Dr Austin Smith, of the Centre for Genome Research, Edinburgh, has called for a change in the law, to allow couples to donate embryos for research into stem cell therapies. Dr Smith told the Guardian newspaper that attempts to find the Holy Grail of frontier medical research 'were being hampered by the poor quality of embryos available'.
UK scientists studying miscarriage, infertility, genetic disease or contraception are permitted to carry out research on embryos up to 14 days old. Research into 'therapeutic cloning' - the use of cloned embryo stem cells to develop tissues and organs for transplant - is banned at present. But Dr Smith's licence from the Human Fertilisation and Embryology Authority allows him to try and grow stem cells using embryos left over from fertility treatment.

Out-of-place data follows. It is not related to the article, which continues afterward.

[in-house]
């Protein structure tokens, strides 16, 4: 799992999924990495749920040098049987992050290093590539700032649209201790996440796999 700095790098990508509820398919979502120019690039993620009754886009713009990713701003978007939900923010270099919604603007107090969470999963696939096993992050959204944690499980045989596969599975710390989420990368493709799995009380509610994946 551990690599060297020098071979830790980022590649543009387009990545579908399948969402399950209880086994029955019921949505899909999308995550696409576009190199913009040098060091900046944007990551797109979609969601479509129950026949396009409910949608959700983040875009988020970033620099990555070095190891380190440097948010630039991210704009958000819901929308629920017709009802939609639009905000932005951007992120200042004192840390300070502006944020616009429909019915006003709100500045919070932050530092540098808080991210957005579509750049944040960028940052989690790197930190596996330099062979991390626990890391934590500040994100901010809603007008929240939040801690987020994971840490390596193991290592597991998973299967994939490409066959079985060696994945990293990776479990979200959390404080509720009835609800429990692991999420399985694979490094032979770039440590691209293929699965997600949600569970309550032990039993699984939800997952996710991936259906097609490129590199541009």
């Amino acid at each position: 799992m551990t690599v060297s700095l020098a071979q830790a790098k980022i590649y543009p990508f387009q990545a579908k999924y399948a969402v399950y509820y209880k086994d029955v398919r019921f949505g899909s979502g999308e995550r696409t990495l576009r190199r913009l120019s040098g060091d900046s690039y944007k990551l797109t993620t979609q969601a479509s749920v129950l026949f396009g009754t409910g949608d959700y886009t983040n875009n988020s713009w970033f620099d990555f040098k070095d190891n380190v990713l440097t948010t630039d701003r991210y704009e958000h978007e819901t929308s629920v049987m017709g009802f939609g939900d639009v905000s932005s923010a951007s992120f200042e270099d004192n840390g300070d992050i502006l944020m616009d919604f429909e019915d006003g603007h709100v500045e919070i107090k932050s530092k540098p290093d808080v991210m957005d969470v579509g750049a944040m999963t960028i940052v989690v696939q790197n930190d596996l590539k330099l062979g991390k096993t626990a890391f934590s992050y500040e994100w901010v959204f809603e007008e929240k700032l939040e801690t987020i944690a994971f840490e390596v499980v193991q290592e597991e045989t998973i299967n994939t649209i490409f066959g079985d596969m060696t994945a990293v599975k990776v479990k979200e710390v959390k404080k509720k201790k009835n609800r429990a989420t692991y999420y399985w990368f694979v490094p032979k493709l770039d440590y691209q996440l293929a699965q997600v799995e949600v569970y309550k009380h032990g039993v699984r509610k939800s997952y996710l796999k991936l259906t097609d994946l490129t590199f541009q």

The government is currently awaiting the findings of an expert panel on therapeutic cloning, headed by Chief Medical Officer Liam Donaldson. But Dr Smith argues that media focus on whether to allow scientists to create cloned human embryos has clouded the most important issues about existing regulations. He points out that for the immediate future, stem cell researchers will be reliant on embryos created by conventional means.
Dr Smith says that most of the fertilised eggs his team receive from fertility clinics only divide once or twice before dying, and so cannot be used to isolate embryonic stem cells. 'A change in the law, a positive signal from the government and hopefully positive coverage in the media might encourage people to donate embryos for this research more than has hitherto been the case' he said.